Archive for the ‘MCAS’ Category

Safety feature that could have prevented 737 MAX crashes sold by Boeing as an option

March 21st, 2019
Boeing passenger jet shortly after takeoff.

Enlarge (credit: Marian Lockhart / Boeing)

The crashed Lion Air 737 MAX and the Ethiopian Airlines 737 MAX aircraft had more in common than aircraft design and the apparently malfunctioning flight system that led to their demises. Both of the planes lacked optional safety features that would have alerted the pilots to problems with their angle of attack (AOA) sensors—the input suspected of causing the Maneuvering Characteristics Augmentation System (MCAS) software to put both aircraft into a fatal dive.

The New York Times reports that both vehicles lacked an "AOA disagree" light—a warning light that indicates when the aircraft's two AOA sensors provide different readings—and an angle of attack indicator. Since the MCAS system relied only on one of the aircraft's AOA sensors, the disagree light and AOA indicator would have given the flight crew visible evidence of a sensor failure and prompted them to disable the MCAS. But both of these features were sold by Boeing as expensive add-ons. And many discount and smaller airlines declined to purchase them, as they were not required by regulators.

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Posted in air safety, Biz & IT, Boeing 737 MAX, Ethiopian Airlines Flight 302, flight control systems, Lion Air Flight 610, MCAS | Comments (0)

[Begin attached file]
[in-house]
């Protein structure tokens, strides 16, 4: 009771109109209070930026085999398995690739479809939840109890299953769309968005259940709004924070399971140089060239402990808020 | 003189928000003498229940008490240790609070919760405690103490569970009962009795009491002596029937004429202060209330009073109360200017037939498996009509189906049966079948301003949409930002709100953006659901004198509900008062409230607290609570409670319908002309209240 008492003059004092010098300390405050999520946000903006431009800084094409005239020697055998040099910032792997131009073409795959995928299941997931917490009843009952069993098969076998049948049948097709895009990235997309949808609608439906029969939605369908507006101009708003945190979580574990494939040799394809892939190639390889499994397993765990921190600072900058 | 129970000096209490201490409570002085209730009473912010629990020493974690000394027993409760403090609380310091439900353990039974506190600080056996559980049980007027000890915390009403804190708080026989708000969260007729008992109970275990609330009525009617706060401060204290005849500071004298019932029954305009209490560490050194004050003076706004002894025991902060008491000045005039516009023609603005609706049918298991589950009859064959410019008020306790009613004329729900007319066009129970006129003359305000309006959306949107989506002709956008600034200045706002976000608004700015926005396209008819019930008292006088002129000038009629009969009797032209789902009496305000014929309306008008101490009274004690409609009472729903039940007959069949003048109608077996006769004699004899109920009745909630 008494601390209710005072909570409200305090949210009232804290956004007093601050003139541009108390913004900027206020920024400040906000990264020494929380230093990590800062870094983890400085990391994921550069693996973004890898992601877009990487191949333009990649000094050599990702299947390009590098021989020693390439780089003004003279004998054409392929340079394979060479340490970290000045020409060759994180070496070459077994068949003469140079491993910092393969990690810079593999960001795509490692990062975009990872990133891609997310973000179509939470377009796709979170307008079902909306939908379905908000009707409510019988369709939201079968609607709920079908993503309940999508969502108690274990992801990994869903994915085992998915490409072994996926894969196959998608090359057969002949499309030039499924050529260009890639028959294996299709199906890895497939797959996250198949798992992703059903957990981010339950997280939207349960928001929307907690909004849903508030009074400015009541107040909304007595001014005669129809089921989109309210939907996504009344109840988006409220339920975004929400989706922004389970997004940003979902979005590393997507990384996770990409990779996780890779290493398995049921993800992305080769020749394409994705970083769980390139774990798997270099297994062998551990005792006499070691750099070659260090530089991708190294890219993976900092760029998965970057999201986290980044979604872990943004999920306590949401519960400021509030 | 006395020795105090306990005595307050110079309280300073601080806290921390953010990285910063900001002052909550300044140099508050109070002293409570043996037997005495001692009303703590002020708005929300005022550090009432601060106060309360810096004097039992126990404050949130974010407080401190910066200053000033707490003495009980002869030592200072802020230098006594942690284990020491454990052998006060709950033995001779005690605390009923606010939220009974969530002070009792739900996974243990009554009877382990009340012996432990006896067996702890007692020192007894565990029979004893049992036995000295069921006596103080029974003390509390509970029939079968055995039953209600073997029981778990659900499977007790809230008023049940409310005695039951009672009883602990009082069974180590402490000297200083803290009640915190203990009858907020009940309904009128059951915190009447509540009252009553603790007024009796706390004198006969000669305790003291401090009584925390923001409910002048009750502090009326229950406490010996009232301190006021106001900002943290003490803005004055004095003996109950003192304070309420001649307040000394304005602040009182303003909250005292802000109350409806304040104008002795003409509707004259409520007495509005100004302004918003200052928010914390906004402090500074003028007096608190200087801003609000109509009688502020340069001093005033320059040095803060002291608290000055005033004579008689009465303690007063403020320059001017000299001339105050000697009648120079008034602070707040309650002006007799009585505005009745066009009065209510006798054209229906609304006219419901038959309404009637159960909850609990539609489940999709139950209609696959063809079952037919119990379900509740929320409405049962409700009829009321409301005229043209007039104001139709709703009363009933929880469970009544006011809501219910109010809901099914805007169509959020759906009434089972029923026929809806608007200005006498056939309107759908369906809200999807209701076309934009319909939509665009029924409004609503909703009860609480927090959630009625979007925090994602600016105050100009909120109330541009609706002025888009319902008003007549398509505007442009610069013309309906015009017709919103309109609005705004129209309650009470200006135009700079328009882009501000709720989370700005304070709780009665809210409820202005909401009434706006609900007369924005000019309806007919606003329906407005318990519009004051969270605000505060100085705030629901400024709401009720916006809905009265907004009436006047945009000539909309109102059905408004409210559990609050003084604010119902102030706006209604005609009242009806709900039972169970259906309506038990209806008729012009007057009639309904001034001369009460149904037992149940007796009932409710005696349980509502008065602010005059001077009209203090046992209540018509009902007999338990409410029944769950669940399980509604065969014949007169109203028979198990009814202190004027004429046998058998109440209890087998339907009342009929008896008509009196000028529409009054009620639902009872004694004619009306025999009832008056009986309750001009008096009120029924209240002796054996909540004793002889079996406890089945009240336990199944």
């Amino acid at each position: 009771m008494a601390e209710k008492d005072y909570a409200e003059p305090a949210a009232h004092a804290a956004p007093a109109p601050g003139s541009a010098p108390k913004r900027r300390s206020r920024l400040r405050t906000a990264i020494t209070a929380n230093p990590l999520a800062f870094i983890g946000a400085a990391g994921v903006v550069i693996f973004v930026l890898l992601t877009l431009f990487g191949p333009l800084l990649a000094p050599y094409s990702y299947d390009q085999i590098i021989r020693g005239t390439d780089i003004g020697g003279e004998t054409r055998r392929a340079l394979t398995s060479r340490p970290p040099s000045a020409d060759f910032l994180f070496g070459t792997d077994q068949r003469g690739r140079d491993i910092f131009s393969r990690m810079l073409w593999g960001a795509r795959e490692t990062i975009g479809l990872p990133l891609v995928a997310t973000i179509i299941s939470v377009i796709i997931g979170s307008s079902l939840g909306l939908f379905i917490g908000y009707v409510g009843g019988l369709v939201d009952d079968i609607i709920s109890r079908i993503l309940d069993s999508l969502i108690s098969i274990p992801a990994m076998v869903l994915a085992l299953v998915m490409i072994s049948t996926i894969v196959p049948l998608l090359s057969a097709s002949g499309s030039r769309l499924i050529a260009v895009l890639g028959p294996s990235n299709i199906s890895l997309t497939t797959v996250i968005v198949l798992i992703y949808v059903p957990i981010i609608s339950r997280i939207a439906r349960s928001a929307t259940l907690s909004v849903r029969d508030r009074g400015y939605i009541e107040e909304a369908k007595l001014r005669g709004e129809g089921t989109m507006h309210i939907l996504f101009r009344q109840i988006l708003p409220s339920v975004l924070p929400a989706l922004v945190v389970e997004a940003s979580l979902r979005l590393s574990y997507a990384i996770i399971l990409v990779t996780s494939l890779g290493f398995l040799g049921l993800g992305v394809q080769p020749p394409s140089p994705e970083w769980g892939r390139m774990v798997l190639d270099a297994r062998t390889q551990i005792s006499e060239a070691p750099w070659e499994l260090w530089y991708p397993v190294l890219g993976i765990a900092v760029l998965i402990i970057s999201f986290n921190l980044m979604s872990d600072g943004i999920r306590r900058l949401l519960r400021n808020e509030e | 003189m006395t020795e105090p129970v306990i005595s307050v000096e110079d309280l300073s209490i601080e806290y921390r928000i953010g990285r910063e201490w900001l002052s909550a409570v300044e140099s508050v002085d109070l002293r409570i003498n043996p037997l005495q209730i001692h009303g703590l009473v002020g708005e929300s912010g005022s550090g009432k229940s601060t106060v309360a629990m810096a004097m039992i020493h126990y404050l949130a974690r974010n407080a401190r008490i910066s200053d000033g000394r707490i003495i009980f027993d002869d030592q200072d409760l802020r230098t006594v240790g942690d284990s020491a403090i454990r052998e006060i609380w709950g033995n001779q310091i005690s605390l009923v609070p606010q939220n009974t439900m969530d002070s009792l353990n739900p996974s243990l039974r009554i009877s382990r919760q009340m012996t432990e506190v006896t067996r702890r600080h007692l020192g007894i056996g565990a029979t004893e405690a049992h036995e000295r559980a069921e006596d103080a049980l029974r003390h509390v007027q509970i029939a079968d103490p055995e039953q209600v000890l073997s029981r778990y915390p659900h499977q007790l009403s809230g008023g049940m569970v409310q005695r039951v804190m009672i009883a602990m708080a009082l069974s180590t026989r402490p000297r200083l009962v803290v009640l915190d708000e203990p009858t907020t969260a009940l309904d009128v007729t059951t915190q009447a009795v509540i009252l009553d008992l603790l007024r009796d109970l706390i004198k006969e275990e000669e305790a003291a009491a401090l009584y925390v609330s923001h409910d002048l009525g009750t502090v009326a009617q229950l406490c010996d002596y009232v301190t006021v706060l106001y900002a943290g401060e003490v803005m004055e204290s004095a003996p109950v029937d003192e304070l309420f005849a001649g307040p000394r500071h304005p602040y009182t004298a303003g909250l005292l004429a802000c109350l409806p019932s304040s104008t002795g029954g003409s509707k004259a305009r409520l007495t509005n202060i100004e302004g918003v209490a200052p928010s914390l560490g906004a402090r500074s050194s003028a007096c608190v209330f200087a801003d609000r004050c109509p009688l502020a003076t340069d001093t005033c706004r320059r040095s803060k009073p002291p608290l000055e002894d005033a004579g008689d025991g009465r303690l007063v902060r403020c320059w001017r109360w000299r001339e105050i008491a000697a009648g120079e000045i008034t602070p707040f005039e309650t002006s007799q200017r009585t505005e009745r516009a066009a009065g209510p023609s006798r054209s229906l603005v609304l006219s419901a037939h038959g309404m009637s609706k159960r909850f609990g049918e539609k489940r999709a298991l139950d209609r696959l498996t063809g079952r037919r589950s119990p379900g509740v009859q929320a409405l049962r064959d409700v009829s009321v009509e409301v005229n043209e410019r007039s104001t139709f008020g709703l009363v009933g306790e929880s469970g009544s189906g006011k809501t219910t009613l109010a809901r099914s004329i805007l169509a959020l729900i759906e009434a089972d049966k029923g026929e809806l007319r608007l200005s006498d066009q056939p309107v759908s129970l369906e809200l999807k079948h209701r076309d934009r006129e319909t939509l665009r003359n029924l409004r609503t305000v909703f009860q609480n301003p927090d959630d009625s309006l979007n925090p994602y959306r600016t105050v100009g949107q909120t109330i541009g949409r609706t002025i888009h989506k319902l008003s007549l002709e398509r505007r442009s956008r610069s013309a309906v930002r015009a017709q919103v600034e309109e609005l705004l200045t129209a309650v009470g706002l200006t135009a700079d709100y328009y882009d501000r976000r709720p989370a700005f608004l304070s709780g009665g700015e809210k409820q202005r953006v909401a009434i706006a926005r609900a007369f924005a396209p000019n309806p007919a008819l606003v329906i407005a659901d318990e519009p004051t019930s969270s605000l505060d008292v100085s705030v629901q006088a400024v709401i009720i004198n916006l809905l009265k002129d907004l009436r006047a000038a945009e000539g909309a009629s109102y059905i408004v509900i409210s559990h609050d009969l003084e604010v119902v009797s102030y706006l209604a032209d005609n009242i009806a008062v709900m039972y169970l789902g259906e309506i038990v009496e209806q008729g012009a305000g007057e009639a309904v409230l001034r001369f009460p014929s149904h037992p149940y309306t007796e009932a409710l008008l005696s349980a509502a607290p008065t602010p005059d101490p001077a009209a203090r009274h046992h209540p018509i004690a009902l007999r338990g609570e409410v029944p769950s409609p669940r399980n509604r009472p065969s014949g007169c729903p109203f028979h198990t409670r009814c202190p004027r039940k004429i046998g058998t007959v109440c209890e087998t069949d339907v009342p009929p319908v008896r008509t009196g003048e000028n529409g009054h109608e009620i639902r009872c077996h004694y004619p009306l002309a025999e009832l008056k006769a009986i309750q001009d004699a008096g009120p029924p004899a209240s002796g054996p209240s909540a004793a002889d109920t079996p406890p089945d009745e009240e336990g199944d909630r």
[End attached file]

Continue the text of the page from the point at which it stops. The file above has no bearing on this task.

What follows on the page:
US to ground all Boeing 737 MAX 8 and 9 jets in wake of crash [Updated]

March 13th, 2019
A Lion Air Boeing 737 MAX 8 crashed in October 2018; a software fix based on the investigation was delayed by the US government shutdown. It's possible that the fix could have prevented the crash of a similar aircraft in Ethiopia on March 10, 2019.

Enlarge / A Lion Air Boeing 737 MAX 8 crashed in October 2018; a software fix based on the investigation was delayed by the US government shutdown. It's possible that the fix could have prevented the crash of a similar aircraft in Ethiopia on March 10, 2019. (credit: PK-REN, Jakarta, Indonesia )

Update: President Donald Trump announced Wednesday afternoon that the Federal Aviation Administration will order all 737 MAX 8 and 737 MAX 9 planes be grounded.

"We’re going to be issuing an emergency order of prohibition to ground all flights of the 737 Max 8 and the 737 Max 9 and planes associated with that line," Trump said. "Pilots have been notified, airlines have been all notified. Airlines are agreeing with this. The safety of the American people and all people is our paramount concern."

Original story: Despite two crashes within six months, a growing number of grounding orders worldwide for the Boeing 737 MAX, and a number of recent complaints from US pilots over problems with the aircraft's automatic trim controls, the Federal Aviation Administration continues to allow the 737 MAX to fly. "The United States Federal Aviation Administration is not mandating any further action at this time, and based on the information currently available, we do not have any basis to issue new guidance to operators," a Boeing spokesperson said in a March 12 statement.

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Posted in Biz & IT, Boeing 737 MAX, flight control software, MCAS | Comments (0)